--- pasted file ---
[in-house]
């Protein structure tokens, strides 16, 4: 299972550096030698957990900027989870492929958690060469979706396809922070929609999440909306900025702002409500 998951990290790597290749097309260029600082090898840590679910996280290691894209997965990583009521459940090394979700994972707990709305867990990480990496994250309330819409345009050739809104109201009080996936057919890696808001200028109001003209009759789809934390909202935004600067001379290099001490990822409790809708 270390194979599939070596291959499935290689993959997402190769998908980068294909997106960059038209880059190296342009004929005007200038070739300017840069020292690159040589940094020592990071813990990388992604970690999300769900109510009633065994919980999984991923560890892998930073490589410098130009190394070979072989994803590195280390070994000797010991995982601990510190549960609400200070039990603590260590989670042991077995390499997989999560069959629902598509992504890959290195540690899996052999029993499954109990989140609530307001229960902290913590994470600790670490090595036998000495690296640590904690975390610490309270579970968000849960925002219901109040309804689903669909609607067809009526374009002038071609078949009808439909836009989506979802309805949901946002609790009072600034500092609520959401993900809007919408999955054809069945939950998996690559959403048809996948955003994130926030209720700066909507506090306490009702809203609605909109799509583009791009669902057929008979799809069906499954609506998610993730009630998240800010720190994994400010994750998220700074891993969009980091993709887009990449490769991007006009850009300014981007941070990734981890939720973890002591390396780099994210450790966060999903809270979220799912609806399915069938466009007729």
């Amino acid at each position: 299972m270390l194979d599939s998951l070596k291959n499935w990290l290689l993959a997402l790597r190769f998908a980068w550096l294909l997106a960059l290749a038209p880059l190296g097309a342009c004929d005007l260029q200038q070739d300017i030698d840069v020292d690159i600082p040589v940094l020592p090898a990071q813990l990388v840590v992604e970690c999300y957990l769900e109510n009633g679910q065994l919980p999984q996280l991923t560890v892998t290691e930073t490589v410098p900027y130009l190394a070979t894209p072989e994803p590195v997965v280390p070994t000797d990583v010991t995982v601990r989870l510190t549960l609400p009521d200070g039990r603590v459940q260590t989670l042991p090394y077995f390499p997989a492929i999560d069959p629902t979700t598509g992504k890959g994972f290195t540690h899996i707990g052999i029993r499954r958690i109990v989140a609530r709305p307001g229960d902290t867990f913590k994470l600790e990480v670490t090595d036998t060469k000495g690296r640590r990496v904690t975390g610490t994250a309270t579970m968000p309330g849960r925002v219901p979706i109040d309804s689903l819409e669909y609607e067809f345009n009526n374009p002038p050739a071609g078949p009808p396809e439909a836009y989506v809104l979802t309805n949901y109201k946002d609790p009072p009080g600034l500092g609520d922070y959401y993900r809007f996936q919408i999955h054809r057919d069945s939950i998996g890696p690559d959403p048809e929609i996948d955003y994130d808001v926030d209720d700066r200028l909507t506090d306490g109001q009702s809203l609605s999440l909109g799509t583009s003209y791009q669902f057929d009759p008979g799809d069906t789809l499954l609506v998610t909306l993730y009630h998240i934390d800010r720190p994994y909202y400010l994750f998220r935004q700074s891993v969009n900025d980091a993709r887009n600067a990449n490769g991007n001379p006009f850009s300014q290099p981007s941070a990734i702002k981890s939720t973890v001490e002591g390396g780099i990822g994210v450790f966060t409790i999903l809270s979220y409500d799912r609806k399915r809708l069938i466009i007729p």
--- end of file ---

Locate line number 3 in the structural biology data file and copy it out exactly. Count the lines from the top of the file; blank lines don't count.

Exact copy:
């Amino acid at each position: 299972m270390l194979d599939s998951l070596k291959n499935w990290l290689l993959a997402l790597r190769f998908a980068w550096l294909l997106a960059l290749a038209p880059l190296g097309a342009c004929d005007l260029q200038q070739d300017i030698d840069v020292d690159i600082p040589v940094l020592p090898a990071q813990l990388v840590v992604e970690c999300y957990l769900e109510n009633g679910q065994l919980p999984q996280l991923t560890v892998t290691e930073t490589v410098p900027y130009l190394a070979t894209p072989e994803p590195v997965v280390p070994t000797d990583v010991t995982v601990r989870l510190t549960l609400p009521d200070g039990r603590v459940q260590t989670l042991p090394y077995f390499p997989a492929i999560d069959p629902t979700t598509g992504k890959g994972f290195t540690h899996i707990g052999i029993r499954r958690i109990v989140a609530r709305p307001g229960d902290t867990f913590k994470l600790e990480v670490t090595d036998t060469k000495g690296r640590r990496v904690t975390g610490t994250a309270t579970m968000p309330g849960r925002v219901p979706i109040d309804s689903l819409e669909y609607e067809f345009n009526n374009p002038p050739a071609g078949p009808p396809e439909a836009y989506v809104l979802t309805n949901y109201k946002d609790p009072p009080g600034l500092g609520d922070y959401y993900r809007f996936q919408i999955h054809r057919d069945s939950i998996g890696p690559d959403p048809e929609i996948d955003y994130d808001v926030d209720d700066r200028l909507t506090d306490g109001q009702s809203l609605s999440l909109g799509t583009s003209y791009q669902f057929d009759p008979g799809d069906t789809l499954l609506v998610t909306l993730y009630h998240i934390d800010r720190p994994y909202y400010l994750f998220r935004q700074s891993v969009n900025d980091a993709r887009n600067a990449n490769g991007n001379p006009f850009s300014q290099p981007s941070a990734i702002k981890s939720t973890v001490e002591g390396g780099i990822g994210v450790f966060t409790i999903l809270s979220y409500d799912r609806k399915r809708l069938i466009i007729p």